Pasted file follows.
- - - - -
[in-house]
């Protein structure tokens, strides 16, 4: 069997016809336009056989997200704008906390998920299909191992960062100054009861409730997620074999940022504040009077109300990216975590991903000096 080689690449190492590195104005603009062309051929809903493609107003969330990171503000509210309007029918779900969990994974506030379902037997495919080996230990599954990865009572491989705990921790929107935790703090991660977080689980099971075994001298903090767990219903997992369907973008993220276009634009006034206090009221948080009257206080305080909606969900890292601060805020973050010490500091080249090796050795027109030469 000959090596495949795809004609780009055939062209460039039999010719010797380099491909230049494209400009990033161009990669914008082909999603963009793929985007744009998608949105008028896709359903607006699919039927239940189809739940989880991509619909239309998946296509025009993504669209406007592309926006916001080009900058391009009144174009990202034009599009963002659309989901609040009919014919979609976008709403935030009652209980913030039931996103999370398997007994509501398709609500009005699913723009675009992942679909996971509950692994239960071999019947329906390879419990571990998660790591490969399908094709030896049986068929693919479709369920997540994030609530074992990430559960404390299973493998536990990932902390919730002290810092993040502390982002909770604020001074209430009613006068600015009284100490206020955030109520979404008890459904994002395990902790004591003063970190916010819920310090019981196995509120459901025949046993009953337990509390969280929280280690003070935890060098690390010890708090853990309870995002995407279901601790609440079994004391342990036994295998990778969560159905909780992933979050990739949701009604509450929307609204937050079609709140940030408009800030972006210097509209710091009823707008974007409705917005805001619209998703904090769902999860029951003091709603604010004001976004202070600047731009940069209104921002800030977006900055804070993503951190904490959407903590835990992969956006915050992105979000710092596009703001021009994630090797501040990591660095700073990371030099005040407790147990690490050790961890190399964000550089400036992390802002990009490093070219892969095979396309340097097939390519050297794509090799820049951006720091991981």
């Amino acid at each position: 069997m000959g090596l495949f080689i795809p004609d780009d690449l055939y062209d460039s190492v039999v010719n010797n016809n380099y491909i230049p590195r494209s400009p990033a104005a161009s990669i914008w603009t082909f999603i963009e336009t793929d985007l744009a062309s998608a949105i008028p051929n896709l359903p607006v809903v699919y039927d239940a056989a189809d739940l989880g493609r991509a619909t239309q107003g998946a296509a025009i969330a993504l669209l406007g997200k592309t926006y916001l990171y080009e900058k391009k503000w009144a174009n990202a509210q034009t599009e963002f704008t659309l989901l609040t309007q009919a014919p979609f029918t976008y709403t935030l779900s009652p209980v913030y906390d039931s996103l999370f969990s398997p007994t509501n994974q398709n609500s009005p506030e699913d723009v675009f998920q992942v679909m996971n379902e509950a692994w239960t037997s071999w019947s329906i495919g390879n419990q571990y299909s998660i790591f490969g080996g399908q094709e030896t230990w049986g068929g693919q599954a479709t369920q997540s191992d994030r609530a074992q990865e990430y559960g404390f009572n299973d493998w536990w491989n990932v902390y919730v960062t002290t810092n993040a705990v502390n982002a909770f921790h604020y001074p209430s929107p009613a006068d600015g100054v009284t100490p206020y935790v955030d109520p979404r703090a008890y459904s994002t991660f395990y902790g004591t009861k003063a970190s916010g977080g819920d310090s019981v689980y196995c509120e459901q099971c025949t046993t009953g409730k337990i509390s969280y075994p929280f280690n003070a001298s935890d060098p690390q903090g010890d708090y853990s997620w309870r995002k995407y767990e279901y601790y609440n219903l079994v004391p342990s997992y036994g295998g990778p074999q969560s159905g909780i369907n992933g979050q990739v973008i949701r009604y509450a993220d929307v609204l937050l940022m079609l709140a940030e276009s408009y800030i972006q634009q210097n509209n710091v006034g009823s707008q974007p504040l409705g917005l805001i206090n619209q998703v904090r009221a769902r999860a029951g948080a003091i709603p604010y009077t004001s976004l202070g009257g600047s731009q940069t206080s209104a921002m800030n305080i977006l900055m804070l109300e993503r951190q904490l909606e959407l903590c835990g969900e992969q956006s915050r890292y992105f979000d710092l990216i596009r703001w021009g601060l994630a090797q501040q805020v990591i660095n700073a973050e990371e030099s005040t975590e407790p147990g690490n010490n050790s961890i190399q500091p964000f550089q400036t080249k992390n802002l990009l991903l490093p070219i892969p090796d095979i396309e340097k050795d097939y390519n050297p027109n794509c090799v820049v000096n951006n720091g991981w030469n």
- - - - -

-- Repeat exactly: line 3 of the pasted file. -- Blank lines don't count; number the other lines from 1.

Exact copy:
């Amino acid at each position: 069997m000959g090596l495949f080689i795809p004609d780009d690449l055939y062209d460039s190492v039999v010719n010797n016809n380099y491909i230049p590195r494209s400009p990033a104005a161009s990669i914008w603009t082909f999603i963009e336009t793929d985007l744009a062309s998608a949105i008028p051929n896709l359903p607006v809903v699919y039927d239940a056989a189809d739940l989880g493609r991509a619909t239309q107003g998946a296509a025009i969330a993504l669209l406007g997200k592309t926006y916001l990171y080009e900058k391009k503000w009144a174009n990202a509210q034009t599009e963002f704008t659309l989901l609040t309007q009919a014919p979609f029918t976008y709403t935030l779900s009652p209980v913030y906390d039931s996103l999370f969990s398997p007994t509501n994974q398709n609500s009005p506030e699913d723009v675009f998920q992942v679909m996971n379902e509950a692994w239960t037997s071999w019947s329906i495919g390879n419990q571990y299909s998660i790591f490969g080996g399908q094709e030896t230990w049986g068929g693919q599954a479709t369920q997540s191992d994030r609530a074992q990865e990430y559960g404390f009572n299973d493998w536990w491989n990932v902390y919730v960062t002290t810092n993040a705990v502390n982002a909770f921790h604020y001074p209430s929107p009613a006068d600015g100054v009284t100490p206020y935790v955030d109520p979404r703090a008890y459904s994002t991660f395990y902790g004591t009861k003063a970190s916010g977080g819920d310090s019981v689980y196995c509120e459901q099971c025949t046993t009953g409730k337990i509390s969280y075994p929280f280690n003070a001298s935890d060098p690390q903090g010890d708090y853990s997620w309870r995002k995407y767990e279901y601790y609440n219903l079994v004391p342990s997992y036994g295998g990778p074999q969560s159905g909780i369907n992933g979050q990739v973008i949701r009604y509450a993220d929307v609204l937050l940022m079609l709140a940030e276009s408009y800030i972006q634009q210097n509209n710091v006034g009823s707008q974007p504040l409705g917005l805001i206090n619209q998703v904090r009221a769902r999860a029951g948080a003091i709603p604010y009077t004001s976004l202070g009257g600047s731009q940069t206080s209104a921002m800030n305080i977006l900055m804070l109300e993503r951190q904490l909606e959407l903590c835990g969900e992969q956006s915050r890292y992105f979000d710092l990216i596009r703001w021009g601060l994630a090797q501040q805020v990591i660095n700073a973050e990371e030099s005040t975590e407790p147990g690490n010490n050790s961890i190399q500091p964000f550089q400036t080249k992390n802002l990009l991903l490093p070219i892969p090796d095979i396309e340097k050795d097939y390519n050297p027109n794509c090799v820049v000096n951006n720091g991981w030469n």